Unknown language: Nautron respoc lorni virch

Faethin

Member
Spanish, Aeternae Veris Terra
I shall be extremely grateful to the one who can help me out with this one.

Near the beggining of chapter XV of Jules Verne's 20,000 Leagues Under The Sea, Professor Aronnax tells of a phrase the Nautilus' second officer pronounced almost every day, while scanning the horizon every morning, during their stay on board the ship.

Nautron respoc lorni virch

Not even the professor is able to decypher the meaning of this, assuming that it meant simply "Nothing on sight"; this owing to the fact that, the only time in which the phrase was replaced by some other equally incomprehensible sentence, Captain Nemo apparently detected something in the horizon which the professor never learnt of.

It does sound like "Nothing on sight", especially with the first and last words, both wich have a likeness to words commonly used in romanic languages such as the Italian niente, 'nothing'or the Spanish vista, 'sight'.

SPOILER!

Since captain Nemo is actually Indian, (and a very educated man overall), and considering its resemblance to the latin languages mentioned above, could this phrase be sanskrit?

Thanks in advance!
 
  • Outsider

    Senior Member
    Portuguese (Portugal)
    Pregunta interesante, aunque mi sospecha sea que se trata de una lengua inventada.
     

    Agró

    Senior Member
    Spanish-Navarre
    Invented language (source):

    Cuando el profesor Aronnax y sus compañeros embarcaron en el Nautilus se encontraron frente a dos hombres calzados con botas de mar de piel de foca y vestidos con ropas de un tejido especial que los dejaban en completa libertad de movimientos. Uno de ellos se dirigió a su compañero en una lengua desconocida para el profesor. «Era un idioma armonioso, flexible, sonoro, y cuyas vocales parecían estar sometidas a una acentuación variadísima», nos cuenta. Más adelante, el viejo y admirado Verne nos regala unas palabras de esta maravillosa lengua: Nautron respoc lorni virch (20.000 leguas de viaje submarino, Julio Verne).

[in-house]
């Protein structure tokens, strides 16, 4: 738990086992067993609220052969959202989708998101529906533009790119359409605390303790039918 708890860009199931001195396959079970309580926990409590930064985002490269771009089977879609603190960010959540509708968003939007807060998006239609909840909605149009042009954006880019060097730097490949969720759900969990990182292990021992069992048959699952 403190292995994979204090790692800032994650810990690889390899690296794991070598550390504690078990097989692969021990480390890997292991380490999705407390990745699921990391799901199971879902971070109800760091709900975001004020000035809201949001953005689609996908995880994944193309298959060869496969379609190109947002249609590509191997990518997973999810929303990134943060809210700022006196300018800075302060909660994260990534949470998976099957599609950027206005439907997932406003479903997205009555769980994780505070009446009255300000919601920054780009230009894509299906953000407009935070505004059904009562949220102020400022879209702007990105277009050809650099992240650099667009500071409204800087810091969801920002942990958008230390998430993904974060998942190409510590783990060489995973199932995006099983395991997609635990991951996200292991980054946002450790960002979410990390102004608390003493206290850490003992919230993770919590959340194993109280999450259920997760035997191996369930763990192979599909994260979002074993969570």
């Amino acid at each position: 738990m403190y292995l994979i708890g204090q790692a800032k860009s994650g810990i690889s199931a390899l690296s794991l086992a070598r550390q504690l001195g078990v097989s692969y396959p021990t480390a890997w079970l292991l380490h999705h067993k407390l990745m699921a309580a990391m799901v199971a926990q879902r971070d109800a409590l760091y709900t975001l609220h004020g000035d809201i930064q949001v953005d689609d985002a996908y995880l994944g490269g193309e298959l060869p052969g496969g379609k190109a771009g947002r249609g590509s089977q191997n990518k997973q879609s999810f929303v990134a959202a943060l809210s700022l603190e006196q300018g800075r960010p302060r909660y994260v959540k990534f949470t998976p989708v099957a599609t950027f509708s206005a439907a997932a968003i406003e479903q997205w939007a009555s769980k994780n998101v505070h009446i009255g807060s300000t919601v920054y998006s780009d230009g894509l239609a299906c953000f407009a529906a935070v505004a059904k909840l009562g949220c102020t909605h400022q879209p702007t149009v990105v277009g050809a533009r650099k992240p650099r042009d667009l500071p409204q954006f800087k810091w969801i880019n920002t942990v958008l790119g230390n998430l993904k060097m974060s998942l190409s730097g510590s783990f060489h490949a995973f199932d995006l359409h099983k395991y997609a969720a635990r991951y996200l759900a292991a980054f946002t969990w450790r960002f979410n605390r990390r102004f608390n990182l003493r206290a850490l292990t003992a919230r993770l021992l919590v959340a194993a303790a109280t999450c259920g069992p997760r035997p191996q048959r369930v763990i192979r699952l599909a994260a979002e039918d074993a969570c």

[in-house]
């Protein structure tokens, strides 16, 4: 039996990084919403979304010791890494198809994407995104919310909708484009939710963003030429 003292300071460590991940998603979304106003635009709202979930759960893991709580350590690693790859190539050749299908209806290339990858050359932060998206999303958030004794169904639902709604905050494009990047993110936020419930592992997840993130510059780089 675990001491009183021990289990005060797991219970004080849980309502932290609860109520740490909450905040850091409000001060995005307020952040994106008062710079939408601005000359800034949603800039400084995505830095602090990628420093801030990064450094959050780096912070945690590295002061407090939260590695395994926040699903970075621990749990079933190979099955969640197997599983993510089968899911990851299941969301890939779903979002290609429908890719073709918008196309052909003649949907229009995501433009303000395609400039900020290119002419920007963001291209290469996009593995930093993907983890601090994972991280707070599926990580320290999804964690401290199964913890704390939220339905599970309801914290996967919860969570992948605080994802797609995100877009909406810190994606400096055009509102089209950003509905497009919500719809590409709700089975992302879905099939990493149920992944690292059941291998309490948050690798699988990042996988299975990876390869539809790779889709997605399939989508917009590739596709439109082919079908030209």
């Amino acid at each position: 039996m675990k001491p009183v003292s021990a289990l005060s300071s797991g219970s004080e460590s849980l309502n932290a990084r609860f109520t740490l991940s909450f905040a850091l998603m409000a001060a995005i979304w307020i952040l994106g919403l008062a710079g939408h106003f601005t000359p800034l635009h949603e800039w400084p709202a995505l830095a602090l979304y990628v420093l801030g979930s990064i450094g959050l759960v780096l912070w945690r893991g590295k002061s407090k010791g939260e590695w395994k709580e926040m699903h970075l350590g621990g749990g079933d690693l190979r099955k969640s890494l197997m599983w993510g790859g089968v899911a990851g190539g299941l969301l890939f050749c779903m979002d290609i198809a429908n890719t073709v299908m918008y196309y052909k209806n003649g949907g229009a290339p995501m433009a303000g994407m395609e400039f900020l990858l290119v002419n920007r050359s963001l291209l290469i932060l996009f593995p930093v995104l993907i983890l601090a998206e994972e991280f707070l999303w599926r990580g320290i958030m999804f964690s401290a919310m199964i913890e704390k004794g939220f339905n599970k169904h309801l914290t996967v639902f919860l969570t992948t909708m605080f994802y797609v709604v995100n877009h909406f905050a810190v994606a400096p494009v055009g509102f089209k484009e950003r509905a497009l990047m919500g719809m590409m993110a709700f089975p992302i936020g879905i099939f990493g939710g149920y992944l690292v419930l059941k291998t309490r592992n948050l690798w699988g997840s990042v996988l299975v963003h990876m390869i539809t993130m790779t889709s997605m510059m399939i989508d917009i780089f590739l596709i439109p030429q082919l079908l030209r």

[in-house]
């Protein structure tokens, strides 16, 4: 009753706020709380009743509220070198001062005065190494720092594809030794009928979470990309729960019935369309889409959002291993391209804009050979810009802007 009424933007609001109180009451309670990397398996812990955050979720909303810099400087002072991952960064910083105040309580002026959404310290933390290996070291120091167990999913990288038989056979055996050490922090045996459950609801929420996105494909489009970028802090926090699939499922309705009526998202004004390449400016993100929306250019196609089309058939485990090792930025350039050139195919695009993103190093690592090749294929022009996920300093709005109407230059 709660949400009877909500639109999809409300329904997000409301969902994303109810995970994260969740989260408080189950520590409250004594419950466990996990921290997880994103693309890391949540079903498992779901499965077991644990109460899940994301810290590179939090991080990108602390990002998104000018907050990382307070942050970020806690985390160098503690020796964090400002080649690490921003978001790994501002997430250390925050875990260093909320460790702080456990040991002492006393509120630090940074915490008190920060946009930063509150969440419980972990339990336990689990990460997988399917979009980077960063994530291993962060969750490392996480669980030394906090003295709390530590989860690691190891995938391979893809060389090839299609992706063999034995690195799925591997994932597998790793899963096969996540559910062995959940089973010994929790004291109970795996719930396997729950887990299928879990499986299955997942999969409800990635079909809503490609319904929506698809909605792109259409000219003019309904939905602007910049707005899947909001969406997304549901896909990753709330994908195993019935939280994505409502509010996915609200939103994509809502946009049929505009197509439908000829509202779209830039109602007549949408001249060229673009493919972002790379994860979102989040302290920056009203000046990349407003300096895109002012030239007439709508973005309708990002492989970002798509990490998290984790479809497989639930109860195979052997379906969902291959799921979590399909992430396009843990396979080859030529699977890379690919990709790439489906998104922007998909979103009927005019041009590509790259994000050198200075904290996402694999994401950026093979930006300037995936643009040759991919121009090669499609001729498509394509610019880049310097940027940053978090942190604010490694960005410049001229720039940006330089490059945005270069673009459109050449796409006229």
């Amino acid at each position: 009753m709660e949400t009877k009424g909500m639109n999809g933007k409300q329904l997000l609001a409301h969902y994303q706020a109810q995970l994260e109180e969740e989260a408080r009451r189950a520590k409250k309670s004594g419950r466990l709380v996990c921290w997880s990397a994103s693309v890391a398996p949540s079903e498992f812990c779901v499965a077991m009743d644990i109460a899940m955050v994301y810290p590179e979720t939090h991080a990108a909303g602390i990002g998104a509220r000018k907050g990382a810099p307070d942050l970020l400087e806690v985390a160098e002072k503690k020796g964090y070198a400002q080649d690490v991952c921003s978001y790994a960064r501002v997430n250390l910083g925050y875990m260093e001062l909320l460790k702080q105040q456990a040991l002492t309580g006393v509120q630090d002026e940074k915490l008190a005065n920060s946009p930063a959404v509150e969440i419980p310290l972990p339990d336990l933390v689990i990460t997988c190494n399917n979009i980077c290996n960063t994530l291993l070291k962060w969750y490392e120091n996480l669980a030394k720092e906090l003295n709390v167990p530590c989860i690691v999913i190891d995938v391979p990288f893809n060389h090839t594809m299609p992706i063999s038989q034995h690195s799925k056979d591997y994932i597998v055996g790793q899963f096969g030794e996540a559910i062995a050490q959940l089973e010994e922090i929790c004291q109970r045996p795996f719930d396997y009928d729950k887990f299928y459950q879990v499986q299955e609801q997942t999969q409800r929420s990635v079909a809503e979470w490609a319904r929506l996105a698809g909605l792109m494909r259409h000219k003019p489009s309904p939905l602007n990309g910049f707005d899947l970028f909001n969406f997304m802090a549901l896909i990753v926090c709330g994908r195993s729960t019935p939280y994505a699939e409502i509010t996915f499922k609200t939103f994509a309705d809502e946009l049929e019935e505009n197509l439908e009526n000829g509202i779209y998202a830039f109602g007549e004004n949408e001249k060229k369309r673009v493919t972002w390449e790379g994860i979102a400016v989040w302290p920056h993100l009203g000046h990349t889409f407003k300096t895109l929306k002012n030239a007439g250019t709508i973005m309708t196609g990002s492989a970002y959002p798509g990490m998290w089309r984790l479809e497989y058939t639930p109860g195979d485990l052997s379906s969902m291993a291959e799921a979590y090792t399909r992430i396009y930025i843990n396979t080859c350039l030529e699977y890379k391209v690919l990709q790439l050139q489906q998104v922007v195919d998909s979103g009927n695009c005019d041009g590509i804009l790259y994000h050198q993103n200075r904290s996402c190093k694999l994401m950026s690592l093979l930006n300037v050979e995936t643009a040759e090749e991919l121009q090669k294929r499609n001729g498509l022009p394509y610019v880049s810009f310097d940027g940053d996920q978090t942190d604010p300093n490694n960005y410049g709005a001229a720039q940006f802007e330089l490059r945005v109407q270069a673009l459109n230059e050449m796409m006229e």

El Capitán Nemo había creado un mundo propio, al margen del resto del mundo. Era una sociedad perfecta (aunque, al parecer, compuesta sólo por hombres), con su propia lengua, igualmente perfecta.
     

    Winho

    New Member
    Hindi
    These words sound like Sanskrit or an Indo-Aryanic language. I will begin with the word 'Virch.' In Sanskrit and other Indian langauges, it means 'year'. This makes it easier to decipher the phrase 'Nautron Respoc Lorni Virch.' Nau is nine (9), Tron (3). The meanings of Respoc and Lorni are unclear. But it seems that the First Officer of the Nautilus was counting days and years. Possibly the time they've been at sea. "93 days and Respoc Lorni" Years". Jules Verne writes that on one particular day, the first officer changed the phrase. This could indicate the end of a year or even a month. The Indian calendar is much different from others.
     

    Penyafort

    Senior Member
    Catalan (Catalonia), Spanish (Spain)
    I doubt you'll find Catalan words ending in "-rch".
    Yes, one should go back to pre-Fabran spelling (before 1913), when final [k] was written as ch, as in the medieval poet Ausiàs March, which nowadays would simply be written Marc.
     

    merquiades

    Senior Member
    English (USA Northeast)
    Yes, one should go back to pre-Fabran spelling (before 1913), when final [k] was written as ch, as in the medieval poet Ausiàs March, which nowadays would simply be written Marc.
    It would be so nice to go back to those days. "Ch" representing /k/ is pleasant. The language may be better with no Fabra.
    Nautron respoc lorni virch with "ch" as "k" could totally sound Catalan with "lorni" being some subjunctive verb.
     

    Penyafort

    Senior Member
    Catalan (Catalonia), Spanish (Spain)
    It would be so nice to go back to those days. "Ch" representing /k/ is pleasant. The language may be better with no Fabra.
    Nautron respoc lorni virch with "ch" as "k" could totally sound Catalan with "lorni" being some subjunctive verb.

    Well, it would if we wrote Nau tron res poc l'orni Virch. "Throneship, may Virk adorn it little or nothing." :p
     

    djmc

    Senior Member
    English - United Kingdom
    To me it seems obvious that Jules Verne Was just inventing and it would be pointless to equate the words with anything else. What languages did Verne know anyway? The most one can say is that the collocation of letters is not unpronounceable.
     
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